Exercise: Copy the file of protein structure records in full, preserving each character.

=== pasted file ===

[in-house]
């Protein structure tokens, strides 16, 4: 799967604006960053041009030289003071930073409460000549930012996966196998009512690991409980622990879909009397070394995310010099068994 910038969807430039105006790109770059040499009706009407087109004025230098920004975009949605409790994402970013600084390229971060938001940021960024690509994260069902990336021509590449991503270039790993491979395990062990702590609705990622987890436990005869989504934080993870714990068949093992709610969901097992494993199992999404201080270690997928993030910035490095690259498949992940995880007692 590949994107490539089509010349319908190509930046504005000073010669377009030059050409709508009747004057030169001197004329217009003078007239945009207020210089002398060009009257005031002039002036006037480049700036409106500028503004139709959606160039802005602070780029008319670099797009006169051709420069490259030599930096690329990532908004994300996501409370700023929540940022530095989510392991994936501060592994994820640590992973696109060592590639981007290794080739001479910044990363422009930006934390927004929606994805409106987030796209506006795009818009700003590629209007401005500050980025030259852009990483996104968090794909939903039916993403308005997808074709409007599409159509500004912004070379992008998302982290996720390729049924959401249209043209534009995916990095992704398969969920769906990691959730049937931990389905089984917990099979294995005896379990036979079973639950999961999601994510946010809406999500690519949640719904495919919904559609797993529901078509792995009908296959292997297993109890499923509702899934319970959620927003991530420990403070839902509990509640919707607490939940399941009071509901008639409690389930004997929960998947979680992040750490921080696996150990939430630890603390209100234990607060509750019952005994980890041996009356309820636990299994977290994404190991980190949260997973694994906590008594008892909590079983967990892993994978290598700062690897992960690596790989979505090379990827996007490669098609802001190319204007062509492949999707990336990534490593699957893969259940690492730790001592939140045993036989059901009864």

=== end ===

[in-house]
């Protein structure tokens, strides 16, 4: 799967604006960053041009030289003071930073409460000549930012996966196998009512690991409980622990879909009397070394995310010099068994 910038969807430039105006790109770059040499009706009407087109004025230098920004975009949605409790994402970013600084390229971060938001940021960024690509994260069902990336021509590449991503270039790993491979395990062990702590609705990622987890436990005869989504934080993870714990068949093992709610969901097992494993199992999404201080270690997928993030910035490095690259498949992940995880007692 590949994107490539089509010349319908190509930046504005000073010669377009030059050409709508009747004057030169001197004329217009003078007239945009207020210089002398060009009257005031002039002036006037480049700036409106500028503004139709959606160039802005602070780029008319670099797009006169051709420069490259030599930096690329990532908004994300996501409370700023929540940022530095989510392991994936501060592994994820640590992973696109060592590639981007290794080739001479910044990363422009930006934390927004929606994805409106987030796209506006795009818009700003590629209007401005500050980025030259852009990483996104968090794909939903039916993403308005997808074709409007599409159509500004912004070379992008998302982290996720390729049924959401249209043209534009995916990095992704398969969920769906990691959730049937931990389905089984917990099979294995005896379990036979079973639950999961999601994510946010809406999500690519949640719904495919919904559609797993529901078509792995009908296959292997297993109890499923509702899934319970959620927003991530420990403070839902509990509640919707607490939940399941009071509901008639409690389930004997929960998947979680992040750490921080696996150990939430630890603390209100234990607060509750019952005994980890041996009356309820636990299994977290994404190991980190949260997973694994906590008594008892909590079983967990892993994978290598700062690897992960690596790989979505090379990827996007490669098609802001190319204007062509492949999707990336990534490593699957893969259940690492730790001592939140045993036989059901009864």